A wonderful lady came to our office with her daughter. On examination we found she, the mother, had glaucoma. Unfortunately she had lost a lot of vision due to the disease. The daughter asked if she was predisposed to developing glaucoma and was there anything she could do to prevent it. This led us to educate her on the various nuances of the sight damaging malady Glaucoma. Here is a synopsis of our discussion.
Can glaucoma be prevented? Before you can prevent anything you have to understand what the entity is exactly. Let’s turn our attention towards the definition of glaucoma. It is defined as an increase in eye pressure leading to loss of nerve fiber layers that result in visual field damage: as demonstrated by a visual field examination.
Lets try to understand with a simple analogy. If the eye was a basketball and we kept filling it with air the increasing pressure would thin the wall of the ball. The layers making the wall would deteriorate. A similar process is happening in glaucoma. Instead of air we are dealing with eye fluid. Now we need to explore why does the eye pressure rise in the first place?
There are two types of glaucoma. One is angle closure and the other is open angle glaucoma. The etiology of each is different but the resulting mechanism of visual field deficit is through increased pressure.
So in essence, we need to study three things when you’re talking about prevention of glaucoma. One, can we prevent high pressure in the eye. Number two can we protect the nerve fiber layers and number three can we prevent the resulting visual field damage.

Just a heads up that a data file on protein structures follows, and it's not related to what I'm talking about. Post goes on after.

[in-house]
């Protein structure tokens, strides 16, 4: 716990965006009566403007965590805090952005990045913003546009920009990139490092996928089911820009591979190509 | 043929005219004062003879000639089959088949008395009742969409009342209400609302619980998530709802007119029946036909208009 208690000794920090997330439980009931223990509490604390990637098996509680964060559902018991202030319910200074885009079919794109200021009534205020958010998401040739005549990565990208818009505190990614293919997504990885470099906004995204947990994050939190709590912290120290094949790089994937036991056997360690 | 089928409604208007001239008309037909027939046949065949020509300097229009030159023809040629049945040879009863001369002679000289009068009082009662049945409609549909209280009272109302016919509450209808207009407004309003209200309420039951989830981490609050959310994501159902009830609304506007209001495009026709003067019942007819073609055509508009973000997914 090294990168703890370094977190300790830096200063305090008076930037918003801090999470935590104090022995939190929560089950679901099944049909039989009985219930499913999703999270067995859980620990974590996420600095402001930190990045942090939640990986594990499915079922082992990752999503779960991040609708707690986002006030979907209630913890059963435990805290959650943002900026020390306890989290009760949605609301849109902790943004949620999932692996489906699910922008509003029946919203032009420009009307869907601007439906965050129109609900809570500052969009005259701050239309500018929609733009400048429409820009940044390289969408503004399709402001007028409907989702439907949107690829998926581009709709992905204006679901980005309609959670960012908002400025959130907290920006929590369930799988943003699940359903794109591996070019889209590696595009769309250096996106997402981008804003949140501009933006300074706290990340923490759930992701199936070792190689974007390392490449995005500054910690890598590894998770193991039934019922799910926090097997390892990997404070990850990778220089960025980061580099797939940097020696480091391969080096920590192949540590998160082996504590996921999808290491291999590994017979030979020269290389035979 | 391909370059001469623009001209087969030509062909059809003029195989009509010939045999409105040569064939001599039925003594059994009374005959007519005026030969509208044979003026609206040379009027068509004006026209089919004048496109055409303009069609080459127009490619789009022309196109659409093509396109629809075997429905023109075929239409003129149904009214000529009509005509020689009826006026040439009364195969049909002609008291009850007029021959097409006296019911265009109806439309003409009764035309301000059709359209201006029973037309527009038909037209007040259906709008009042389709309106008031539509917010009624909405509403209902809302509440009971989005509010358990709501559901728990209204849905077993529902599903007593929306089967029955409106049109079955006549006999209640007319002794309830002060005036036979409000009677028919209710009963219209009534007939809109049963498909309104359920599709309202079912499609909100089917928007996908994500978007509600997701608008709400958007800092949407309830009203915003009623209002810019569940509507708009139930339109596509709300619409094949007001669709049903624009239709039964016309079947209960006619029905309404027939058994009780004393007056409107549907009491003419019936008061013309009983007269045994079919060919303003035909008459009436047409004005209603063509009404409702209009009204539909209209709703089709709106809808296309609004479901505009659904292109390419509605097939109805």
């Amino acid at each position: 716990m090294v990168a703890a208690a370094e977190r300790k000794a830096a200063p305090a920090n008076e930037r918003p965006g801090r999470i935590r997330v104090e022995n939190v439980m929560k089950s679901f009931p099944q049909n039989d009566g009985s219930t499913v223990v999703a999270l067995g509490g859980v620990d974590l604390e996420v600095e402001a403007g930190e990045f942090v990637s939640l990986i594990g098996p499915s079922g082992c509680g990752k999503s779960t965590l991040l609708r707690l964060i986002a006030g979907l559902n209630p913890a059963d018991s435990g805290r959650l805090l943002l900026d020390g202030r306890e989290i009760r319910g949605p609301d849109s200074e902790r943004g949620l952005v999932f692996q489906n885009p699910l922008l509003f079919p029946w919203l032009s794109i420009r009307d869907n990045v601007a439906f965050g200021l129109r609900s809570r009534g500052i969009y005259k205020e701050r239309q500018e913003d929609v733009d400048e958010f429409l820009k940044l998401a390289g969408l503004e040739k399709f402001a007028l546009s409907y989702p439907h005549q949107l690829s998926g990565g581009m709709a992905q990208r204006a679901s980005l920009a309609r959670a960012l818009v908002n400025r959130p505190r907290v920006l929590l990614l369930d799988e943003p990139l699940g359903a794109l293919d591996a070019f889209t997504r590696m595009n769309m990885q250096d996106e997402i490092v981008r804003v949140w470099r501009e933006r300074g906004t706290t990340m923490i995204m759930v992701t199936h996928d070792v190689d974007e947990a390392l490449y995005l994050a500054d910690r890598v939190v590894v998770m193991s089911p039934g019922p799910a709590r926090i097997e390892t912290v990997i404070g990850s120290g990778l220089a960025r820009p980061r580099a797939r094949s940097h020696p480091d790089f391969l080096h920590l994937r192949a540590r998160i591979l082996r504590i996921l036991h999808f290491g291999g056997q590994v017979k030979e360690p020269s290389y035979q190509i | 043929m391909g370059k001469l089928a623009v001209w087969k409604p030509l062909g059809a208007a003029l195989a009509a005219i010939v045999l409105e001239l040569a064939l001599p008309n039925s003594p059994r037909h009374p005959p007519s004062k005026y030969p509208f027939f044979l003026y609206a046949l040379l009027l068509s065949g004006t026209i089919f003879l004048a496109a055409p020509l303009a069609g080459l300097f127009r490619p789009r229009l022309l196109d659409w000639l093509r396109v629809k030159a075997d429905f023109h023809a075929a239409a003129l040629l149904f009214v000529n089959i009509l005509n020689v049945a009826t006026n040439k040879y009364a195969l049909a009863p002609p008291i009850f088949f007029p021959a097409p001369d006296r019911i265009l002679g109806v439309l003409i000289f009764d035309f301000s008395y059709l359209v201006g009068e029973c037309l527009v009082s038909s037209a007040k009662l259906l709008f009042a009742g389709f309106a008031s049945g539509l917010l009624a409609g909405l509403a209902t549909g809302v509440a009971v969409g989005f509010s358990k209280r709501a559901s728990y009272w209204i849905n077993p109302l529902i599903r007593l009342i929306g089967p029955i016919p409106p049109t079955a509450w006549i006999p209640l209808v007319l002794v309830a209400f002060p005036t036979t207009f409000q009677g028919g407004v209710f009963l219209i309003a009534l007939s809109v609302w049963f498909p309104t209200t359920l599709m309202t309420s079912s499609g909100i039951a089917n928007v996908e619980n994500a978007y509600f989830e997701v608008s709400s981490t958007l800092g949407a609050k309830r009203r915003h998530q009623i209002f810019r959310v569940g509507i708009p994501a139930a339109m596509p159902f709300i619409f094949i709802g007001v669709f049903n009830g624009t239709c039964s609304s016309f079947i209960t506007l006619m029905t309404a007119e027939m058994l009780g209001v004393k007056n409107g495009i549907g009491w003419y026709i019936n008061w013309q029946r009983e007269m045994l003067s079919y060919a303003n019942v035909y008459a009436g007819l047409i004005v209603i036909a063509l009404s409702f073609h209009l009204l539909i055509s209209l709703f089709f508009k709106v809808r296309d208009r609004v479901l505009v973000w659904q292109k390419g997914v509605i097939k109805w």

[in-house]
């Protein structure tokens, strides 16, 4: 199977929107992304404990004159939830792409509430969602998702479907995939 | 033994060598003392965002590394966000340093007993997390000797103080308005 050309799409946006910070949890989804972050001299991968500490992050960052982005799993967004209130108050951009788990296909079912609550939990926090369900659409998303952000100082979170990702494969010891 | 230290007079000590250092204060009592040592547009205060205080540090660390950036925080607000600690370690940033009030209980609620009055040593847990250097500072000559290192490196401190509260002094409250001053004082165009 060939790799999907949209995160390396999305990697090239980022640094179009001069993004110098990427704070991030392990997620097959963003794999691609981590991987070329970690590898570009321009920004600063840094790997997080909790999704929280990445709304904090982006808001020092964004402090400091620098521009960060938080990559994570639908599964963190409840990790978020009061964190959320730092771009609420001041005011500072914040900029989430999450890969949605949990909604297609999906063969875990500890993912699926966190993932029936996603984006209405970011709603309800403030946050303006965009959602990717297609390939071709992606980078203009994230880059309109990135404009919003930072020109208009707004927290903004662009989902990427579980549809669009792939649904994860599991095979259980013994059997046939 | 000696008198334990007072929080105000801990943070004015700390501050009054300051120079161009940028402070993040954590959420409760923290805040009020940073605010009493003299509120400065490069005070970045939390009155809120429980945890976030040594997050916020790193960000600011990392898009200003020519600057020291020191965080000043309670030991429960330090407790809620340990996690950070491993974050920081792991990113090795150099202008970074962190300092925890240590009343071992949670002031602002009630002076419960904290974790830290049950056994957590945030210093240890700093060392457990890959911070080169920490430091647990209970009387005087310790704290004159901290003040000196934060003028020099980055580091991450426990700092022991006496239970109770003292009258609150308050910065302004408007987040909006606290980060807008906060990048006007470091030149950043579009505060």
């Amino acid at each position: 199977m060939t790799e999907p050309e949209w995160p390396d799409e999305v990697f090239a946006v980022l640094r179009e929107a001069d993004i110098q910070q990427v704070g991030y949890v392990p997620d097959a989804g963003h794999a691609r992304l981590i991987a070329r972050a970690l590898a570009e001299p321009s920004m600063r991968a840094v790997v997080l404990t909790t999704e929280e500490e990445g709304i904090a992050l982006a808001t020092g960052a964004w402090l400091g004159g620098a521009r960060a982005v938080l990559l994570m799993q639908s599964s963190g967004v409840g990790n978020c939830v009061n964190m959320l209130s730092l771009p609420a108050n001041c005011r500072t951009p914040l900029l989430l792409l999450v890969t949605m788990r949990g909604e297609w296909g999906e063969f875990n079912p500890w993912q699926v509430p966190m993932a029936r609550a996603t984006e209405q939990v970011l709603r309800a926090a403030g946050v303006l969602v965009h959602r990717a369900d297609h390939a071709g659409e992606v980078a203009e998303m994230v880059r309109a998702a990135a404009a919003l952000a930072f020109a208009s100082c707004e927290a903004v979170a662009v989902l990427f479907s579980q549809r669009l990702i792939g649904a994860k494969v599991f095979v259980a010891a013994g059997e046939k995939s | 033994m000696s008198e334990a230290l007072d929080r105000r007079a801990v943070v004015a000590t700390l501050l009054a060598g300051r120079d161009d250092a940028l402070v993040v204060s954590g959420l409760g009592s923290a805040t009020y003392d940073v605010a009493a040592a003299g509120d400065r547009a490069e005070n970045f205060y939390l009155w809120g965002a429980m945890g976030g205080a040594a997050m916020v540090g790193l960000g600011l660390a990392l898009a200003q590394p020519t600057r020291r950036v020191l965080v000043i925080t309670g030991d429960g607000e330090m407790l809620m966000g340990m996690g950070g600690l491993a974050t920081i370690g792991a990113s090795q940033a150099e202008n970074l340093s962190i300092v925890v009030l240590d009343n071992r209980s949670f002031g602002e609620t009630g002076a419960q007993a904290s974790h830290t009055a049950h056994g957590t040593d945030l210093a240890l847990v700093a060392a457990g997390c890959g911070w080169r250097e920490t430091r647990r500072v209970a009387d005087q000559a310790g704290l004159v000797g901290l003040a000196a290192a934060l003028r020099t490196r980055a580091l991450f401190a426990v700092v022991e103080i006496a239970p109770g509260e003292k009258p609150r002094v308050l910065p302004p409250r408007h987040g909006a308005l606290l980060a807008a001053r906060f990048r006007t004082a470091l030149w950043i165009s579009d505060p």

In narrow angle glaucoma we know we can prevent or treat increased eye pressure. This is achieved by using a laser to open another channel through the colored part of the eye called the iris. Another alternative is to replace the natural lens with a thinner synthetic biocompatible lens.
So yes that glaucoma can be prevented in these situations if intervention with laser or lens replacement is done at an appropriate time.
People with open angle glaucoma can lower the increased intraocular pressure by various new anti glaucoma drops. Another strategy is to use cool lasers to open up the angle of the eye. These lasers are different than the ones used in narrow angle glaucoma. If this modality of interference is not successful we can resort to stents akin to the ones used angioplasty of the heart. The final option is conventional glaucoma surgery with implants.
We have not forgotten about strengthening the nerve layer itself. In fact the protection of nerve fibers is the antithesis to the effects of raised eye pressure. There is tremendous ongoing research in this field. Vitamins rich natural green vegetables like spinach kale are considered neuroprotective. Colored fruits like carrots mangoes and nuts like almonds are also good for eyes. Increasing blood flow by regular excise provides nutrients to nerve fiber layer. Specific synthetic molecules are being studied. Another are of research is to investigate if alternate fibers can be employed for vision.
Remember, glaucoma is dangerous and we need to arrest its destructive march by all means possible.
She thanked us for this valuable discourse. I hope it’s equally instructional for you.